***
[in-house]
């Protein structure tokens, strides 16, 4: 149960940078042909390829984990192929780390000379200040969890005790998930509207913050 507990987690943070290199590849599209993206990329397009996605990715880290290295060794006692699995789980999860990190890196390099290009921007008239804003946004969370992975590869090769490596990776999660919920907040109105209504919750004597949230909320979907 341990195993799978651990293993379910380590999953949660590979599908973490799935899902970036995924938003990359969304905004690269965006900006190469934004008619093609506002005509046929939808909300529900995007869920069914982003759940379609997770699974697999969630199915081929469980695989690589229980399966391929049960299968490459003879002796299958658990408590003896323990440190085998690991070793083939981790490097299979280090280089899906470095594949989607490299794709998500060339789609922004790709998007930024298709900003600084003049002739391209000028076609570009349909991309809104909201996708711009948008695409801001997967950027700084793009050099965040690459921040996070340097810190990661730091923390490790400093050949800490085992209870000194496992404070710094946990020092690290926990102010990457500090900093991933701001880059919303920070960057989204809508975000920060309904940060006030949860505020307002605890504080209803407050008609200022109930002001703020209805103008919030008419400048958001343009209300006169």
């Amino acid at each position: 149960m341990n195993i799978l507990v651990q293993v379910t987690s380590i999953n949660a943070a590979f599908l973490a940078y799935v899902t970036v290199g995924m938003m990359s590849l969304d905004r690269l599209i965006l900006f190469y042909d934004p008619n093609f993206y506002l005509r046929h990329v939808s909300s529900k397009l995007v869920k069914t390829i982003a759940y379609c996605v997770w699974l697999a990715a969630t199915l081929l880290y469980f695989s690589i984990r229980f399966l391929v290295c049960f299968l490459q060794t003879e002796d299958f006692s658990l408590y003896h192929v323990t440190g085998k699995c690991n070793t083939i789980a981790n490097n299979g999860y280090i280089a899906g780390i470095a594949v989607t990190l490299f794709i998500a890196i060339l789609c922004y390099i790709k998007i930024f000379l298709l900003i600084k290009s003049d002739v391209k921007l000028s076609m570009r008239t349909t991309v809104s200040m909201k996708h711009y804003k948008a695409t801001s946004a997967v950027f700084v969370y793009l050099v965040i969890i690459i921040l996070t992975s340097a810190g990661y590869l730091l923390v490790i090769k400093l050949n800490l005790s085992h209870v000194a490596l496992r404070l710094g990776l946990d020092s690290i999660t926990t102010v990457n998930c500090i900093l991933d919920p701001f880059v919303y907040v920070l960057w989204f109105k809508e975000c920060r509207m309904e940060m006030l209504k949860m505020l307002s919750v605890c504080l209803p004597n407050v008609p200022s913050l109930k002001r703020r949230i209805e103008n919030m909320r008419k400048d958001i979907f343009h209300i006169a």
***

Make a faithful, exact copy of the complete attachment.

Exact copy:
[in-house]
């Protein structure tokens, strides 16, 4: 149960940078042909390829984990192929780390000379200040969890005790998930509207913050 507990987690943070290199590849599209993206990329397009996605990715880290290295060794006692699995789980999860990190890196390099290009921007008239804003946004969370992975590869090769490596990776999660919920907040109105209504919750004597949230909320979907 341990195993799978651990293993379910380590999953949660590979599908973490799935899902970036995924938003990359969304905004690269965006900006190469934004008619093609506002005509046929939808909300529900995007869920069914982003759940379609997770699974697999969630199915081929469980695989690589229980399966391929049960299968490459003879002796299958658990408590003896323990440190085998690991070793083939981790490097299979280090280089899906470095594949989607490299794709998500060339789609922004790709998007930024298709900003600084003049002739391209000028076609570009349909991309809104909201996708711009948008695409801001997967950027700084793009050099965040690459921040996070340097810190990661730091923390490790400093050949800490085992209870000194496992404070710094946990020092690290926990102010990457500090900093991933701001880059919303920070960057989204809508975000920060309904940060006030949860505020307002605890504080209803407050008609200022109930002001703020209805103008919030008419400048958001343009209300006169």
């Amino acid at each position: 149960m341990n195993i799978l507990v651990q293993v379910t987690s380590i999953n949660a943070a590979f599908l973490a940078y799935v899902t970036v290199g995924m938003m990359s590849l969304d905004r690269l599209i965006l900006f190469y042909d934004p008619n093609f993206y506002l005509r046929h990329v939808s909300s529900k397009l995007v869920k069914t390829i982003a759940y379609c996605v997770w699974l697999a990715a969630t199915l081929l880290y469980f695989s690589i984990r229980f399966l391929v290295c049960f299968l490459q060794t003879e002796d299958f006692s658990l408590y003896h192929v323990t440190g085998k699995c690991n070793t083939i789980a981790n490097n299979g999860y280090i280089a899906g780390i470095a594949v989607t990190l490299f794709i998500a890196i060339l789609c922004y390099i790709k998007i930024f000379l298709l900003i600084k290009s003049d002739v391209k921007l000028s076609m570009r008239t349909t991309v809104s200040m909201k996708h711009y804003k948008a695409t801001s946004a997967v950027f700084v969370y793009l050099v965040i969890i690459i921040l996070t992975s340097a810190g990661y590869l730091l923390v490790i090769k400093l050949n800490l005790s085992h209870v000194a490596l496992r404070l710094g990776l946990d020092s690290i999660t926990t102010v990457n998930c500090i900093l991933d919920p701001f880059v919303y907040v920070l960057w989204f109105k809508e975000c920060r509207m309904e940060m006030l209504k949860m505020l307002s919750v605890c504080l209803p004597n407050v008609p200022s913050l109930k002001r703020r949230i209805e103008n919030m909320r008419k400048d958001i979907f343009h209300i006169a």